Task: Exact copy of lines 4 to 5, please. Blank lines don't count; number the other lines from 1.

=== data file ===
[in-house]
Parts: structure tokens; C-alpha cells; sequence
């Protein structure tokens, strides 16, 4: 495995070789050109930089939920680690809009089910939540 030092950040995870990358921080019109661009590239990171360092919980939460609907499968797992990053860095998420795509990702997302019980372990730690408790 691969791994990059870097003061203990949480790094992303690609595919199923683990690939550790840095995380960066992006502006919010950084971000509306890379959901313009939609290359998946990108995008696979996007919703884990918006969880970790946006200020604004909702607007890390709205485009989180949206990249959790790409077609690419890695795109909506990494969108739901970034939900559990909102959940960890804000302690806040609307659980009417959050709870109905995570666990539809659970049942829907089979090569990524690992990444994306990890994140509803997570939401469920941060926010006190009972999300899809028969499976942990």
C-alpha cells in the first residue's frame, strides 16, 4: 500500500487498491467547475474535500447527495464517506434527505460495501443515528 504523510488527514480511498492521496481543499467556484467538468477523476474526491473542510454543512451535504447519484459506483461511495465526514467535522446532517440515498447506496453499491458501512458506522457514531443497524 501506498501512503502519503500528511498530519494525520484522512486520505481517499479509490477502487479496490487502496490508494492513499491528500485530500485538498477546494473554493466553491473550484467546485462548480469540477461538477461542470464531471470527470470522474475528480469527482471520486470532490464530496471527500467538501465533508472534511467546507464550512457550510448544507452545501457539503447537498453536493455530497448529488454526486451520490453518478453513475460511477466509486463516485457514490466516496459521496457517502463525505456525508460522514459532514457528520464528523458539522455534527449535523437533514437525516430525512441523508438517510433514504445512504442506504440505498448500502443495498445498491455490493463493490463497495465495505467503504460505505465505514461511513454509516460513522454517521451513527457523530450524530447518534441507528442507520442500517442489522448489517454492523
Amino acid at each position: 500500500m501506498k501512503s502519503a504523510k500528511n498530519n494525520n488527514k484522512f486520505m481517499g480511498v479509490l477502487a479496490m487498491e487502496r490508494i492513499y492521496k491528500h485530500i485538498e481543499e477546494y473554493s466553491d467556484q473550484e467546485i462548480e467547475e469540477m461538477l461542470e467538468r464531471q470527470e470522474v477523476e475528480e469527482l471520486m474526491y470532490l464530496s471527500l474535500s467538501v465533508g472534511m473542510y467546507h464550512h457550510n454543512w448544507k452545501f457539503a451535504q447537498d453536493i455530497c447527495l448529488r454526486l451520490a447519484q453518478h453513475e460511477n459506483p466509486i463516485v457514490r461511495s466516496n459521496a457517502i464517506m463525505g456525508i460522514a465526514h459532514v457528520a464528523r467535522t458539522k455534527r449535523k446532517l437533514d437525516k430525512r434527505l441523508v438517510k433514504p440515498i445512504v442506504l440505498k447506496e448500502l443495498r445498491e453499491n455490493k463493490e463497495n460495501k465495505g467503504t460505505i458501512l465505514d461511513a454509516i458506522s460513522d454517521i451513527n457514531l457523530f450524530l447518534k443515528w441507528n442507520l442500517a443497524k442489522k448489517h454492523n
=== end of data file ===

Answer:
C-alpha cells in the first residue's frame, strides 16, 4: 500500500487498491467547475474535500447527495464517506434527505460495501443515528 504523510488527514480511498492521496481543499467556484467538468477523476474526491473542510454543512451535504447519484459506483461511495465526514467535522446532517440515498447506496453499491458501512458506522457514531443497524 501506498501512503502519503500528511498530519494525520484522512486520505481517499479509490477502487479496490487502496490508494492513499491528500485530500485538498477546494473554493466553491473550484467546485462548480469540477461538477461542470464531471470527470470522474475528480469527482471520486470532490464530496471527500467538501465533508472534511467546507464550512457550510448544507452545501457539503447537498453536493455530497448529488454526486451520490453518478453513475460511477466509486463516485457514490466516496459521496457517502463525505456525508460522514459532514457528520464528523458539522455534527449535523437533514437525516430525512441523508438517510433514504445512504442506504440505498448500502443495498445498491455490493463493490463497495465495505467503504460505505465505514461511513454509516460513522454517521451513527457523530450524530447518534441507528442507520442500517442489522448489517454492523
Amino acid at each position: 500500500m501506498k501512503s502519503a504523510k500528511n498530519n494525520n488527514k484522512f486520505m481517499g480511498v479509490l477502487a479496490m487498491e487502496r490508494i492513499y492521496k491528500h485530500i485538498e481543499e477546494y473554493s466553491d467556484q473550484e467546485i462548480e467547475e469540477m461538477l461542470e467538468r464531471q470527470e470522474v477523476e475528480e469527482l471520486m474526491y470532490l464530496s471527500l474535500s467538501v465533508g472534511m473542510y467546507h464550512h457550510n454543512w448544507k452545501f457539503a451535504q447537498d453536493i455530497c447527495l448529488r454526486l451520490a447519484q453518478h453513475e460511477n459506483p466509486i463516485v457514490r461511495s466516496n459521496a457517502i464517506m463525505g456525508i460522514a465526514h459532514v457528520a464528523r467535522t458539522k455534527r449535523k446532517l437533514d437525516k430525512r434527505l441523508v438517510k433514504p440515498i445512504v442506504l440505498k447506496e448500502l443495498r445498491e453499491n455490493k463493490e463497495n460495501k465495505g467503504t460505505i458501512l465505514d461511513a454509516i458506522s460513522d454517521i451513527n457514531l457523530f450524530l447518534k443515528w441507528n442507520l442500517a443497524k442489522k448489517h454492523n